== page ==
That same paragraph stuck out for me as well.

I would give the benefit of the doubt for the sentence the GP quoted, but then the author actually tries to justify the fact that evolution couldn't have computed it even if it wanted to:

"Evolution simply could never have anticipated the novel environments, such as modern society, that our social primate would come to inhabit. That would be a computationally intractable problem, even for the new IBM Blue Gene/L supercomputer that runs 280 trillion operations per second. Even long-term weather prediction is easy when compared to fitness prediction"

Now that's just begging for people to completely misunderstand how evolution works.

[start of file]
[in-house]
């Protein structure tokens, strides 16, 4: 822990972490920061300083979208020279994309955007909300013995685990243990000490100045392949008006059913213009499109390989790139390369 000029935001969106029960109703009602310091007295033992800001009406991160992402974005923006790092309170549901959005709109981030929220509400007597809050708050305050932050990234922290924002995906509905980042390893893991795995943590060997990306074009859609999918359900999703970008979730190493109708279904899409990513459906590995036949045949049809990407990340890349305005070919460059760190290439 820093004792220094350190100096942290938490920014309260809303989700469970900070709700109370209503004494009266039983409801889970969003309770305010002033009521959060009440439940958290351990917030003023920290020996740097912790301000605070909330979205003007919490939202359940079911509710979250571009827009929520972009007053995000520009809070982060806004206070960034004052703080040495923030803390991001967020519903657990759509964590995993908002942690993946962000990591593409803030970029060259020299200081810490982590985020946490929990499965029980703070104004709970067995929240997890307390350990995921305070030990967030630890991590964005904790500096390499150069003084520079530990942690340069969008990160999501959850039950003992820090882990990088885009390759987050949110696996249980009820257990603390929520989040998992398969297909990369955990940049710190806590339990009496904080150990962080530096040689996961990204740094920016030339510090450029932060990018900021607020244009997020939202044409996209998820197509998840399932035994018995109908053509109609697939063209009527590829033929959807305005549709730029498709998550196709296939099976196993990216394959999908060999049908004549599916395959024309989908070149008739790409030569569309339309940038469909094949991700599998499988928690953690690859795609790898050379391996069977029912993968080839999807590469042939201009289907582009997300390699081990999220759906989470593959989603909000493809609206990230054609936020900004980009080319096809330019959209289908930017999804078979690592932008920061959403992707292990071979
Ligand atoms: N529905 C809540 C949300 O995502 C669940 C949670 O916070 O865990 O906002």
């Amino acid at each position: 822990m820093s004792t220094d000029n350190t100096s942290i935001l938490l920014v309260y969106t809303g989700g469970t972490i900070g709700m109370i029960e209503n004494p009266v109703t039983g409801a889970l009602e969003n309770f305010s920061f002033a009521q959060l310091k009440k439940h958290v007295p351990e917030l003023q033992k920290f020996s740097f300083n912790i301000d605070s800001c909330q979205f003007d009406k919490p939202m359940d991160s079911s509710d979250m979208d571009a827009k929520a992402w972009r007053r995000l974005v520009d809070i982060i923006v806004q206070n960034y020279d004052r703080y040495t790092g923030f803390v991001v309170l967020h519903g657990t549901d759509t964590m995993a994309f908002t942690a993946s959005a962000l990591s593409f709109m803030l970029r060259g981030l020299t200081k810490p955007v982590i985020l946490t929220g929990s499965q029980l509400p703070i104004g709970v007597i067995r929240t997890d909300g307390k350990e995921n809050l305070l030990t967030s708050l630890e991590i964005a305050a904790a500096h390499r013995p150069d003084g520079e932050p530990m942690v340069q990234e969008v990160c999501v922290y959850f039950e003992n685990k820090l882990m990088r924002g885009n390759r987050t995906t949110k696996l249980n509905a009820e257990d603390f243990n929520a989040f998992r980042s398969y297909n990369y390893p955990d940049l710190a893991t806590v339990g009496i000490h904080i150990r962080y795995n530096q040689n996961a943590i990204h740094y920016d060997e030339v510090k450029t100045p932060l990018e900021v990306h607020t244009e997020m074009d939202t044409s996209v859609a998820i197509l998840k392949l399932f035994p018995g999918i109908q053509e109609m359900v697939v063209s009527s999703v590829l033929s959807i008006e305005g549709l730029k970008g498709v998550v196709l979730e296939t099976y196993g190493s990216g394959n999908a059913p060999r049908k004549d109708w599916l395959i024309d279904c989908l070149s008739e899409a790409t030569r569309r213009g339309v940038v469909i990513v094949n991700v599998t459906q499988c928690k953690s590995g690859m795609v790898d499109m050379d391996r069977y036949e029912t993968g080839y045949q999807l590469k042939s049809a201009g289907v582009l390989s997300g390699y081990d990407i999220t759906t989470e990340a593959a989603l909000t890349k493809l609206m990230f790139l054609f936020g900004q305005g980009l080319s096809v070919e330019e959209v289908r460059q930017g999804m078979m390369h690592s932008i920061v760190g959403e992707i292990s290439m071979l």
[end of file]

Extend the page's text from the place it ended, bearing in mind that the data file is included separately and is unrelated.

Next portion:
I'm even more sorry that this way of speaking is so utterly prevalent in science reporting.

That, plus the tendency of people from other specialties cough astrophysicists especially cough to wax lyrical and ascribe amazing powers to 'evolution' and the casual observer would be entirely forgiven for thinking that anyone talking about "intelligent design" must be talking about evolution and that those are simply two terms for the same thing.

Before you start flaming me, my issue is not with Science! but it is with how Science! is reported on, which involves both watering down the message (turning everything into a Kipling-esque "Just so story"), and gussying up the message to make it seem more important (gotta get that funding somehow).